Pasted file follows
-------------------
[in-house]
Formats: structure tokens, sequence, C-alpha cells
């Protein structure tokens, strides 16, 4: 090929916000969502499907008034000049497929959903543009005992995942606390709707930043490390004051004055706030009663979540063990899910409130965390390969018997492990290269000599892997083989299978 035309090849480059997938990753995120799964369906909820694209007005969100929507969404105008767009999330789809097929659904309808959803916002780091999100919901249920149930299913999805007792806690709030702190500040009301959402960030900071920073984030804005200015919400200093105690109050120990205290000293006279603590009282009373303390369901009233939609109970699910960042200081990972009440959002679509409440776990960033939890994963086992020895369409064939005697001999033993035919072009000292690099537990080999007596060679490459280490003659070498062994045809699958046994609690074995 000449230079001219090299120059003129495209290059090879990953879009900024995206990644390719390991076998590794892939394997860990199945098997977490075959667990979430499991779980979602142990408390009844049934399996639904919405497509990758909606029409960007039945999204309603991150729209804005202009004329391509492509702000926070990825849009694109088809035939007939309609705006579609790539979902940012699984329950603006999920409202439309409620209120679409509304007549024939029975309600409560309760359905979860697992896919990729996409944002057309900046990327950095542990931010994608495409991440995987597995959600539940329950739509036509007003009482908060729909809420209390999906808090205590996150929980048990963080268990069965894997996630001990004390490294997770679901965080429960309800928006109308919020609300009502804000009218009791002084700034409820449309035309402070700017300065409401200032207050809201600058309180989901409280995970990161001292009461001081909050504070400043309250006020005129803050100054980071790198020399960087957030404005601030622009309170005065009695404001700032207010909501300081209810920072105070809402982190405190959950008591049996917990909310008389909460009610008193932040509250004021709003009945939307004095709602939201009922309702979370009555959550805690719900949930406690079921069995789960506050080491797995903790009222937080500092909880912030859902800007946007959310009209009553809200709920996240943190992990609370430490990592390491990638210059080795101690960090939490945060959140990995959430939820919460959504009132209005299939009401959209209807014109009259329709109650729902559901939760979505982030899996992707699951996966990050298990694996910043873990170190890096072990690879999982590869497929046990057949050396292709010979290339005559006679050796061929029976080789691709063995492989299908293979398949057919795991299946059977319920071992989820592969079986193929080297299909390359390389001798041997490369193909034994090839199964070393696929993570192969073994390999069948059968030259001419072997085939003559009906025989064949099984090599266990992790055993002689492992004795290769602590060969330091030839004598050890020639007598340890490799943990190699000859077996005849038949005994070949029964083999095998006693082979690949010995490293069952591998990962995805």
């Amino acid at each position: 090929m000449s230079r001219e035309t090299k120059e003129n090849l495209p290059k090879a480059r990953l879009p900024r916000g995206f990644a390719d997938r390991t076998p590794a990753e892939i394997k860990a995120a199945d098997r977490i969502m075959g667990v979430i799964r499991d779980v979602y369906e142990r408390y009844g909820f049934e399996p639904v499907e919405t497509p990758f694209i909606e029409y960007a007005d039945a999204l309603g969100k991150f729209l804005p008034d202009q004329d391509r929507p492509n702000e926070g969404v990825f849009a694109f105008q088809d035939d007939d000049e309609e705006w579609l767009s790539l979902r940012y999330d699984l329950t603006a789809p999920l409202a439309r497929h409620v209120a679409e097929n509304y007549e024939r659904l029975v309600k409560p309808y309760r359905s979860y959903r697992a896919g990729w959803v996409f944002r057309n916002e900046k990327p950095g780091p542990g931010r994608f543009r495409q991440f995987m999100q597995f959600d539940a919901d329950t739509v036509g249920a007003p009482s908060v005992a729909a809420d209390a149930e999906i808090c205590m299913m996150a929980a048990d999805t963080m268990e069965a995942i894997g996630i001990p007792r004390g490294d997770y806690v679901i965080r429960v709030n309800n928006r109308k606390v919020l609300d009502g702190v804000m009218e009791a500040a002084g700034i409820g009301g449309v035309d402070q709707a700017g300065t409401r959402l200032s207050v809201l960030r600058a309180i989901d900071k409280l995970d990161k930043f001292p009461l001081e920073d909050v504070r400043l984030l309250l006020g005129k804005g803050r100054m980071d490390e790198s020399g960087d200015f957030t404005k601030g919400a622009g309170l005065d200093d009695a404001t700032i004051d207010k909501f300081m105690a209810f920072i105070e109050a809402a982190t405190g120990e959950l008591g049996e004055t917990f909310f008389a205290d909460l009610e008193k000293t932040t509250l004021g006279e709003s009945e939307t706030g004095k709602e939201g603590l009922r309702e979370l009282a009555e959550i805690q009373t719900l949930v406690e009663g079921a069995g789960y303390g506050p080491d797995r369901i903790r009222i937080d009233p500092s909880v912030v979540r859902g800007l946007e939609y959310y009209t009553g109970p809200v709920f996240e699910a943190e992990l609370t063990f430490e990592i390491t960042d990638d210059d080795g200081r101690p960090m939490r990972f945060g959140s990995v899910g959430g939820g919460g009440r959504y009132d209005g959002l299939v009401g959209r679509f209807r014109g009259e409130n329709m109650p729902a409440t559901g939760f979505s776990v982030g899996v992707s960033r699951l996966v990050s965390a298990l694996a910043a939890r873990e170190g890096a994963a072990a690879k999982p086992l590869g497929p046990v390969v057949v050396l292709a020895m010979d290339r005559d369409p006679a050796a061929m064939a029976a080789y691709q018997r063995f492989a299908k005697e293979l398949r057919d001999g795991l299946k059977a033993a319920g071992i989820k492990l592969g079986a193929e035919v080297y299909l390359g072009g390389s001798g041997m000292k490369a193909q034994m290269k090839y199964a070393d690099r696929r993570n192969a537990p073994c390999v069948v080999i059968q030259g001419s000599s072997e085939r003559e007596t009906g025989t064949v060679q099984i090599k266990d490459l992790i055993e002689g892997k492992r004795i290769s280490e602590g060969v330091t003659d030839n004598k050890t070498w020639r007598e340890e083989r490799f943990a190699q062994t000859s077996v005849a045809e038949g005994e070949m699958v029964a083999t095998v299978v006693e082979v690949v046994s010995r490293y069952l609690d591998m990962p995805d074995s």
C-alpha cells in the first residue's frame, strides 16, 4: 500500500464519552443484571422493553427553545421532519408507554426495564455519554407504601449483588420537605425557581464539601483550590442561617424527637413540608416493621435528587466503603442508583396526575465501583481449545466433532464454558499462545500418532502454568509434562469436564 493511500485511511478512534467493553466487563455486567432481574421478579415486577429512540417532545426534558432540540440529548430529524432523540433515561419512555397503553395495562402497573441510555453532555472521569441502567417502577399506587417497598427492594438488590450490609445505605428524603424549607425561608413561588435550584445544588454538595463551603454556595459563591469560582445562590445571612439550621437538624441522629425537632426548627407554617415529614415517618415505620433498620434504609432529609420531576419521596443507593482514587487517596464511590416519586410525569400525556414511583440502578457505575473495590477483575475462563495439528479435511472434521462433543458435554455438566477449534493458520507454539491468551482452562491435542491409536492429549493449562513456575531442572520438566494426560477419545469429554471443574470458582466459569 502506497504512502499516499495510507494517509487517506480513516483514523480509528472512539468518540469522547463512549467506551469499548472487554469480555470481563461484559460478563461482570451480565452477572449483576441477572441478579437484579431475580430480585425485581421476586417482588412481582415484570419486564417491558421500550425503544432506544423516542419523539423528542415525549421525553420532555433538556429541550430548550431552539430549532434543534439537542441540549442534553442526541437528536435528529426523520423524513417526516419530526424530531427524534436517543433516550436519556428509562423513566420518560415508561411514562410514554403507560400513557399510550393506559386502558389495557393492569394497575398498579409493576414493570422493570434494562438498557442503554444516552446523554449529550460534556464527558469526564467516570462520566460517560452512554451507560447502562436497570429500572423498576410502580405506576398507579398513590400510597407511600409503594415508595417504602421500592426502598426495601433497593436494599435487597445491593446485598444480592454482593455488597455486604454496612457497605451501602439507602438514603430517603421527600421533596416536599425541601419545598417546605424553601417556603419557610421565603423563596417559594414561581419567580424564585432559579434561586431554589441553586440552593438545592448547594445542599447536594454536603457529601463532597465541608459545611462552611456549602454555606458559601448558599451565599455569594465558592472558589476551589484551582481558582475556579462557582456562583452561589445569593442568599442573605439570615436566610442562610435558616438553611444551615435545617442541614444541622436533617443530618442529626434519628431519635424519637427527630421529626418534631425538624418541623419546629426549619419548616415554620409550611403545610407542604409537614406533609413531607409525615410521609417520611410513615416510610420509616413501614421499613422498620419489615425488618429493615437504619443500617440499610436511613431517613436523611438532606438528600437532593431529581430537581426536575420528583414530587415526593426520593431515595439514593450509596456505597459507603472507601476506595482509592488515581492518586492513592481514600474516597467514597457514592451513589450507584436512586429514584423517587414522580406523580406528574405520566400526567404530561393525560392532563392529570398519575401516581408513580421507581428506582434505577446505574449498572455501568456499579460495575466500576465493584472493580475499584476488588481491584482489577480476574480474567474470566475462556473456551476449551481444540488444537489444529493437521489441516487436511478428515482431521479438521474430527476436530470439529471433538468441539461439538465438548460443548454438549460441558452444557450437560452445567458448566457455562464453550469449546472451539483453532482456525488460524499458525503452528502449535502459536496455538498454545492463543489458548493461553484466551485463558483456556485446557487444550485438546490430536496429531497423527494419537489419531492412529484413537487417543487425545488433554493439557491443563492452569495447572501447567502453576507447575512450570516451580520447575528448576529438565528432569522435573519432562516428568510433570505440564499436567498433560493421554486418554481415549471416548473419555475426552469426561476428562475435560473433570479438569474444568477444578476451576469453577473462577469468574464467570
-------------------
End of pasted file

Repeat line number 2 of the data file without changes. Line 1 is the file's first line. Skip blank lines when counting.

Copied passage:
Formats: structure tokens, sequence, C-alpha cells